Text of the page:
The constant stream of capital outflows from China that have bedeviled global financial markets likely reached a record in November, according to estimates from Capital Economics.
Julian Evans-Pritchard, China economist at the Singapore office of Capital Economics, has estimated that net capital outflows totaled $113 billion last month, accelerating from $37 billion in October.
But getting an accurate picture of how much money is actually fleeing China is somewhat tricky.
Data released Monday showed China's foreign exchange reserves fell by $87.2 billion in November to $3.44 trillion. Evans-Pritchard's calculations suggest that fluctuations in exchange rates accounted for $30 billion of that reduction, leaving $57 billion in foreign exchange sales by the central bank.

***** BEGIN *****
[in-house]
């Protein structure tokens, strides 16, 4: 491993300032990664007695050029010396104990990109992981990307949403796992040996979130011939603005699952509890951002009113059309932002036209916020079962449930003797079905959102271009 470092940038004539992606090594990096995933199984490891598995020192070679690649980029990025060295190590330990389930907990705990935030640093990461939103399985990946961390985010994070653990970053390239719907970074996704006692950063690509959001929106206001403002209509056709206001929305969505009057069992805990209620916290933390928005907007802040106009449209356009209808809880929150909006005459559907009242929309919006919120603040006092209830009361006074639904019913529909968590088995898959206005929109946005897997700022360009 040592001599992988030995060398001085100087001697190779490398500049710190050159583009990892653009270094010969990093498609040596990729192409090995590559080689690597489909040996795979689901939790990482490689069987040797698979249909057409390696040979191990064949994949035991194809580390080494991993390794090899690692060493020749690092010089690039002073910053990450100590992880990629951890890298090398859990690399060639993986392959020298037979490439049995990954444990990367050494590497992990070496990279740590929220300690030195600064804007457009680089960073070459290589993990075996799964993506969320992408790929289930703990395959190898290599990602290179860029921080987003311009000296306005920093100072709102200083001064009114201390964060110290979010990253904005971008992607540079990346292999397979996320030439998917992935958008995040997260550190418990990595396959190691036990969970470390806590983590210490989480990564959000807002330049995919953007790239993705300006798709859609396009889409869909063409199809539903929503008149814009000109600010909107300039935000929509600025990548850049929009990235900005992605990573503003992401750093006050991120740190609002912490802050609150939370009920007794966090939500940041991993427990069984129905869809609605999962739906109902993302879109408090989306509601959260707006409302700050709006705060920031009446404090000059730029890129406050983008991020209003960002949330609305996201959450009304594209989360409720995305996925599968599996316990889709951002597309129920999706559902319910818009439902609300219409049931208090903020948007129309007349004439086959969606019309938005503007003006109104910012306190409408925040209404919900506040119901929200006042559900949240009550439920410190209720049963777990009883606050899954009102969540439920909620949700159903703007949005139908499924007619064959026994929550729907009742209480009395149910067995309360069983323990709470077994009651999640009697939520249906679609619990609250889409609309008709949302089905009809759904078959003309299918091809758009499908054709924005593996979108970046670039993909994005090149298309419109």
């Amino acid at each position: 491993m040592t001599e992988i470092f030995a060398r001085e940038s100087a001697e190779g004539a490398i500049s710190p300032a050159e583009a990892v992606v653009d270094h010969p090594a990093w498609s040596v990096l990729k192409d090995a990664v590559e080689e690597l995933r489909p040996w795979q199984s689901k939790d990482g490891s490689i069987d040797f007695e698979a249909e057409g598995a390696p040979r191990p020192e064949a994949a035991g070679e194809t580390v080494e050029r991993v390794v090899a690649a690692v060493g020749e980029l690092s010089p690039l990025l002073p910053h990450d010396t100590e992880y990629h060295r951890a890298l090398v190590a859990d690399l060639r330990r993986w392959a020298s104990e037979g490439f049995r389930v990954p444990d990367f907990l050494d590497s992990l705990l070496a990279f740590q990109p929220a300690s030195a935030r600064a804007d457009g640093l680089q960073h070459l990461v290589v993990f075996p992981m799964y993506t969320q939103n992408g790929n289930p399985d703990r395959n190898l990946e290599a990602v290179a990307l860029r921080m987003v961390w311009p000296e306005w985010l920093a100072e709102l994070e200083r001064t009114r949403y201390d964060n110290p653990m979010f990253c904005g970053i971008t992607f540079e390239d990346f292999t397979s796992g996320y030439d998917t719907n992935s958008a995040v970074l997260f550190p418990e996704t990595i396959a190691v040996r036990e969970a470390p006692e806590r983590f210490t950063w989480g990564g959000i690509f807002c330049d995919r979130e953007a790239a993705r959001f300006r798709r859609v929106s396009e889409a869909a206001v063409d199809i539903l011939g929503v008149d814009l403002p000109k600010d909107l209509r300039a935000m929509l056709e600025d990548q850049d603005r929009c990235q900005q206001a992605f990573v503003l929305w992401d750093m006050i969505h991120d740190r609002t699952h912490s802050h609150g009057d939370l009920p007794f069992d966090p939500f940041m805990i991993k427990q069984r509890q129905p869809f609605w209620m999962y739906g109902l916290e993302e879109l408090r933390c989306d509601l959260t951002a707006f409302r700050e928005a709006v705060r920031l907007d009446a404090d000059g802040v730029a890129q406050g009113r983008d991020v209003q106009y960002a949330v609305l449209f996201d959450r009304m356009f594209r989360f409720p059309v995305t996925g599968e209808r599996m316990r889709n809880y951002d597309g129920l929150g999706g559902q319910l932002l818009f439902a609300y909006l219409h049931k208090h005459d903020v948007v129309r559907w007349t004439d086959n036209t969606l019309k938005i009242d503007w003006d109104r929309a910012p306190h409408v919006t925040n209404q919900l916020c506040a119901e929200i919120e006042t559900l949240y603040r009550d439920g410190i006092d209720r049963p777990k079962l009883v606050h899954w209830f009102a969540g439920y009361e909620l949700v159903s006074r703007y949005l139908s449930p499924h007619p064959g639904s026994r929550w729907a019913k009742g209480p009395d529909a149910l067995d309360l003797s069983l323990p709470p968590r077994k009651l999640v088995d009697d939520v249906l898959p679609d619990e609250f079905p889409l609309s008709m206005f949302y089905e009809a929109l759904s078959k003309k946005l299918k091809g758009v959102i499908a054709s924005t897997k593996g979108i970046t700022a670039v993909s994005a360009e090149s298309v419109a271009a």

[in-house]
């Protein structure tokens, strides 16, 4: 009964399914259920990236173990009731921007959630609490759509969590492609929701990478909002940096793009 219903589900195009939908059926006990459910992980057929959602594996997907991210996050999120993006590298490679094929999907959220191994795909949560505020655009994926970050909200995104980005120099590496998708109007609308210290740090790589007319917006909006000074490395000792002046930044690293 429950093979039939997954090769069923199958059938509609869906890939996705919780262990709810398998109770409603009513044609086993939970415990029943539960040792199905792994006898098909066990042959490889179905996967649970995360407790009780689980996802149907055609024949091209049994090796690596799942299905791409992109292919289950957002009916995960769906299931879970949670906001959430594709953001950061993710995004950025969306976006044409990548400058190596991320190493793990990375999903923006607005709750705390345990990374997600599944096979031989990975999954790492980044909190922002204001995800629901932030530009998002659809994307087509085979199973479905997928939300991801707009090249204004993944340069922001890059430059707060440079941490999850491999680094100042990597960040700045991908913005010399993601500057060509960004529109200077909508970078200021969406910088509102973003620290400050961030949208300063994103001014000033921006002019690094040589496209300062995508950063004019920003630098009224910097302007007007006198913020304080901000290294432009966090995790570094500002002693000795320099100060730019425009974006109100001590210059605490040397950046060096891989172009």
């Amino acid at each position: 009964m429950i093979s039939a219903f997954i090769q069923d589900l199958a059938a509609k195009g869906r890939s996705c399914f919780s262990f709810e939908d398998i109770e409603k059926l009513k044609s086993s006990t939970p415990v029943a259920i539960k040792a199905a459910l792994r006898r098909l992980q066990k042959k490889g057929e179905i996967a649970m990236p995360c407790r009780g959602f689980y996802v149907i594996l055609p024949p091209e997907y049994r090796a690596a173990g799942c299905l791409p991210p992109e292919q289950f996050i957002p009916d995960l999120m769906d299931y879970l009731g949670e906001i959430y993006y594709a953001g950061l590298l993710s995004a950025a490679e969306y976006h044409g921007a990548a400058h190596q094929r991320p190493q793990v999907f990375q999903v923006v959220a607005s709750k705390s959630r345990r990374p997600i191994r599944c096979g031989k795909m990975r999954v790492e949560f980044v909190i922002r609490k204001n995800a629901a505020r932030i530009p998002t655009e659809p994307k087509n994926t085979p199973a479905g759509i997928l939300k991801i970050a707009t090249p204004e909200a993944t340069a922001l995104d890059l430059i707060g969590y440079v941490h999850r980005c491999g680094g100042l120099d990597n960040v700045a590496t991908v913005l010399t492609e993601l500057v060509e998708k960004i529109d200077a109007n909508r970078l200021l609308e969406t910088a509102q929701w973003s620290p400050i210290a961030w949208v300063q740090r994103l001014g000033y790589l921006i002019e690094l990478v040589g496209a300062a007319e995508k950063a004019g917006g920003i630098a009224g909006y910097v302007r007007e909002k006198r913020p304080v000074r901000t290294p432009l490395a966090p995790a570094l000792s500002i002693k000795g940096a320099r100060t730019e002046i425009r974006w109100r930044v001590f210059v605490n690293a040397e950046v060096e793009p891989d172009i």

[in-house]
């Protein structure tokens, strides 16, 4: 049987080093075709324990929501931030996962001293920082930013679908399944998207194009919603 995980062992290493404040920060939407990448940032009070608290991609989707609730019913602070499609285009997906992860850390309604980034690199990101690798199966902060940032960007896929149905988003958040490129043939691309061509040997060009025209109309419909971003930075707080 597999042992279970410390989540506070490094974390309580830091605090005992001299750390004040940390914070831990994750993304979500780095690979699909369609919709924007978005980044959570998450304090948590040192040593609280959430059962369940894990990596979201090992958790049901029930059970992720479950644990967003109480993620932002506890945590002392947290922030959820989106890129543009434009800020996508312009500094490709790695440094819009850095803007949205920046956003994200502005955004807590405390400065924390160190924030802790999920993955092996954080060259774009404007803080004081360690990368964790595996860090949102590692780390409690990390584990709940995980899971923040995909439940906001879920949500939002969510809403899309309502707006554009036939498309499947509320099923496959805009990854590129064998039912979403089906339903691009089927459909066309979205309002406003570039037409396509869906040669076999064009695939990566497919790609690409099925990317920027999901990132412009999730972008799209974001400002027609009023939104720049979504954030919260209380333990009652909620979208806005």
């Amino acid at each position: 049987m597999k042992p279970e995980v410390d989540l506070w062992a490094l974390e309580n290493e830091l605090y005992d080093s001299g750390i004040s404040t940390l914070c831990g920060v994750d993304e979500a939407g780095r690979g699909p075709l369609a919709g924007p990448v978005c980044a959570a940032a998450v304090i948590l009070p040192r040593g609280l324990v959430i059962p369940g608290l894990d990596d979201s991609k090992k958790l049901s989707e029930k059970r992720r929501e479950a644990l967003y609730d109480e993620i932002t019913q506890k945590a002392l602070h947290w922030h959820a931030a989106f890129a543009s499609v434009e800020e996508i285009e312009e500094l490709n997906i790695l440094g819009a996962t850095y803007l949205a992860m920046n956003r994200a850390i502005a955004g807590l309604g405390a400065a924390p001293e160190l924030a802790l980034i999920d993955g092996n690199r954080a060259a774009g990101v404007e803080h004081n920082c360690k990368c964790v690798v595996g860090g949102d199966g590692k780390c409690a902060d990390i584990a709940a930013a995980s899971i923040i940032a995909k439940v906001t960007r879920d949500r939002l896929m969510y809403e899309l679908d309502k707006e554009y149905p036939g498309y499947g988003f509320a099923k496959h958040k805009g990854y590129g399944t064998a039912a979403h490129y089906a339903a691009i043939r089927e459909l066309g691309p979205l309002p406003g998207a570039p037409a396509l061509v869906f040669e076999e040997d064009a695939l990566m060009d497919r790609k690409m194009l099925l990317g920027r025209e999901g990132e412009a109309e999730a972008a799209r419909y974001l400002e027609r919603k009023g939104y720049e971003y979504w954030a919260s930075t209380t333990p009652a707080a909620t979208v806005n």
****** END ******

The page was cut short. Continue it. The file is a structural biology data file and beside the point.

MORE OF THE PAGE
Combining the foreign exchange sales with Capital Economics' trade surplus estimate of around $55 billion for November (official data are out Tuesday) leaves net capital outflows at $113 billion.